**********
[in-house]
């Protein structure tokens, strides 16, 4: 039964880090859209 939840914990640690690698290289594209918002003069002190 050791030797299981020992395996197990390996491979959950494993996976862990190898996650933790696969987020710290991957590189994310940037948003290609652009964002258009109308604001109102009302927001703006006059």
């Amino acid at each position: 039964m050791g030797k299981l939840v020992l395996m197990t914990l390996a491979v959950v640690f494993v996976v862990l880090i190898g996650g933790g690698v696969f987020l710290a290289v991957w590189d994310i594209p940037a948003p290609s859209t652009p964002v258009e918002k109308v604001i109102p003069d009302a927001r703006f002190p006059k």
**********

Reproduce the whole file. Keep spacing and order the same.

[in-house]
């Protein structure tokens, strides 16, 4: 039964880090859209 939840914990640690690698290289594209918002003069002190 050791030797299981020992395996197990390996491979959950494993996976862990190898996650933790696969987020710290991957590189994310940037948003290609652009964002258009109308604001109102009302927001703006006059």
């Amino acid at each position: 039964m050791g030797k299981l939840v020992l395996m197990t914990l390996a491979v959950v640690f494993v996976v862990l880090i190898g996650g933790g690698v696969f987020l710290a290289v991957w590189d994310i594209p940037a948003p290609s859209t652009p964002v258009e918002k109308v604001i109102p003069d009302a927001r703006f002190p006059k």